Elizabeth Holmes’ $4.5B fortune, luxury lifestyle ‘created powerful motive’ for fraud, prosecutors say

Prosecutors working the fraud case against blood-testing startup Theranos founder Elizabeth Holmes have fired back at the defense’s claim that her wealth and social standing are not relevant to the crime scheme, arguing that her six-figure salary, billion-dollar stake in the company and jet-setting lifestyle were motivating factors behind the alleged lies, court papers show.

The government submitted the opposition to Holmes’ attorneys’ motion through the Northern District of California’s San Jose division, where the case is being carried out, as part of a Friday document dump, when prosecutors and the defense filed 22 documents in connection with the case.

In this particular file, prosecutors argued against the defense attorneys’ request that the government exclude details about “the benefits she obtained from her successful schemes to defraud” – specifically, her “wealth, spending, and lifestyle.”

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“Those benefits – including direct financial gain, great wealth in the form of stock holdings, fame and admiration in the business and technology communities, and access to various prerequisites through the resources of Theranos itself – constituted Defendant’s motive to engage in her schemes to defraud investors and patients,” court papers state. “Before Defendant’s fraud came to light, she received numerous benefits, notably including a six-figure salary and an ownership stake in Theranos that was valued at up to $4.5 billion.”

Elizabeth Holmes, founder and former CEO of Theranos, arrives for motion hearing on Monday, November 4, 2019, at the U.S. District Court House inside Robert F. Peckham Federal Building in San Jose, California. (Photo by Yichuan Cao/NurPhoto via Getty

Holmes’ was further provided opportunities, such as flying on private jets, staying in luxury hotels, and was given “access to multiple assistants.”

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“Although Defendant’s assistant was an employee of the company, she handled a range of non-business tasks for Defendant, including personal clothes and jewelry shopping, home decorating, food and grocery buying, and other items.”

She was also lauded by her community and featured in numerous media outlets, including USA Today and Vanity Fair, to whom she described how her own mother used Theranos trusting that it would be “right every time,” court papers allege.

“Defendant’s misleading statements about Theranos were responsible for the company’s temporary success and the resulting improvement in her finances, lifestyle and social standing. Simply put: the fact that Defendant gained a variety of tangible and intangible benefits from the fraud tends to show that she intended to defraud in order to obtain those benefits,” the document states. Holmes’ “desire to retain her wealth and status created a powerful motive for Defendant to continue and conceal her fraud.”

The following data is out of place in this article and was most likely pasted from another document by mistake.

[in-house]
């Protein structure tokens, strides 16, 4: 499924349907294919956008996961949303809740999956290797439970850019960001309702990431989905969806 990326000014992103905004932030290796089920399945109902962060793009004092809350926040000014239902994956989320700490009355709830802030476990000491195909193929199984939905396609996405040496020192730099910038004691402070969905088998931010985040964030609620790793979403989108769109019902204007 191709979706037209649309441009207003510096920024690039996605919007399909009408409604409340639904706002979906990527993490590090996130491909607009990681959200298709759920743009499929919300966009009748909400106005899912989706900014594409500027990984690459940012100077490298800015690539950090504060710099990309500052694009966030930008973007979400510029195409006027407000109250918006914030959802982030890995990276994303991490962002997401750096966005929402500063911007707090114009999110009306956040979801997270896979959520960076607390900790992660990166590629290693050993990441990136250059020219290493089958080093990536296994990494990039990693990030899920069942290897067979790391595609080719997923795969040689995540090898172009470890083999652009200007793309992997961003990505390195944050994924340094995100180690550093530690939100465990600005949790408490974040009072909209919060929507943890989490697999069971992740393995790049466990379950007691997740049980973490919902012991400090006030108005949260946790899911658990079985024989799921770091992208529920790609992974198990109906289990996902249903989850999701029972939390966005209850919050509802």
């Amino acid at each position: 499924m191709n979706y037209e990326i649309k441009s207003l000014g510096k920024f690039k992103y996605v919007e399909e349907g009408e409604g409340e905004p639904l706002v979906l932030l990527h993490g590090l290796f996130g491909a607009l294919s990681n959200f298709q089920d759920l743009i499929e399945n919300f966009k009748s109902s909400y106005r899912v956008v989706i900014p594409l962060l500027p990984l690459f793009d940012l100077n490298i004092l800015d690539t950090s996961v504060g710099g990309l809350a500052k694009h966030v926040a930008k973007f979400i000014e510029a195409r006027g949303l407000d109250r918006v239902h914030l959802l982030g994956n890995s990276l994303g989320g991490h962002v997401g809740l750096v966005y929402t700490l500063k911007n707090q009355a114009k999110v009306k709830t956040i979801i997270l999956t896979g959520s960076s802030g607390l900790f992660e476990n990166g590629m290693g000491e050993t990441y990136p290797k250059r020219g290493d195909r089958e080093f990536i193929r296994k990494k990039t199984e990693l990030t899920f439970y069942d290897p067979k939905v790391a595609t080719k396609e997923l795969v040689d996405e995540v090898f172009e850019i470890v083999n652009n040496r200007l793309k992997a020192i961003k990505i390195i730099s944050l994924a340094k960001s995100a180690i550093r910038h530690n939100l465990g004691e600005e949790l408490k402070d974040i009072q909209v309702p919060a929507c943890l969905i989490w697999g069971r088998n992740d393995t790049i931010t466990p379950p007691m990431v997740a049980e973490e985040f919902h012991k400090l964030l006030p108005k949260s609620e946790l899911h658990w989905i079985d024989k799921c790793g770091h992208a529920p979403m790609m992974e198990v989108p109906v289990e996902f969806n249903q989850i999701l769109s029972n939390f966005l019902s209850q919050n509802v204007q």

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A logo sign outside of the headquarters of Theranos in Palo Alto, California on January 24, 2016. (Kristoffer Tripplaar/AP)

Worth noting, however, is the prosecutors’ admission that despite Holmes’ billions of dollars in stock, she never sold any of it.

In November, the defense argued that introducing evidence of the now-36-year-old’s purported wealth when she goes to trial in 2021 “would confuse the issues and would be a momentous waste of time.”

“This evidence is irrelevant to any issue at trial and serves no purpose other than to prejudice the jury,” the previous document states. “The government has no legitimate purpose for offering this evidence. It has no bearing on whether Ms. Holmes engaged in the alleged schemes to defraud with which she is charged. Instead … [it] invites the jury to convict Ms. Holmes based on improper emotional appeals.”

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It further added: “The amount of money Ms. Holmes earned in her position at Theranos, how she chose to spend that money, and the identities of people with whom she associated simply have no relevance to Ms. Holmes’ guilt or innocence.”

Prosecutors allege that Holmes and former chief operating officer Ramesh “Sunny” Balwani deliberately misled investors, policymakers and the public about the accuracy of Theranos’ blood-testing technologies.

Sunny Balwani, former president and chief operating officer of Theranos Inc., arrives at federal court in San Jose, California, U.S., on Wednesday, Oct. 2, 2019. (Michael Short/Bloomberg via Getty Images

The two pleaded not guilty to wire fraud and conspiracy to commit wire fraud. If convicted, they could each face maximum penalties of 20 years in prison, a $2.75 million fine and possible restitution, the Department of Justice said.

Holmes, a Stanford University dropout once billed as the “next Steve Jobs,” forfeited control of the blood-testing startup in 2018, when she agreed to pay $500,000 to settle charges that she oversaw a “massive fraud.”

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In late 2016, Theranos began shutting down its clinical labs and wellness centers and laid off more than 40% of its full-time employees. The company reportedly ceased operations in September 2018, months after Holmes stepped down as chief executive.

Holmes’ trial was originally expected to begin in March, but was recently postponed to July because of the novel coronavirus. Balwani’s trial will follow.

The Associated Press contributed to this report.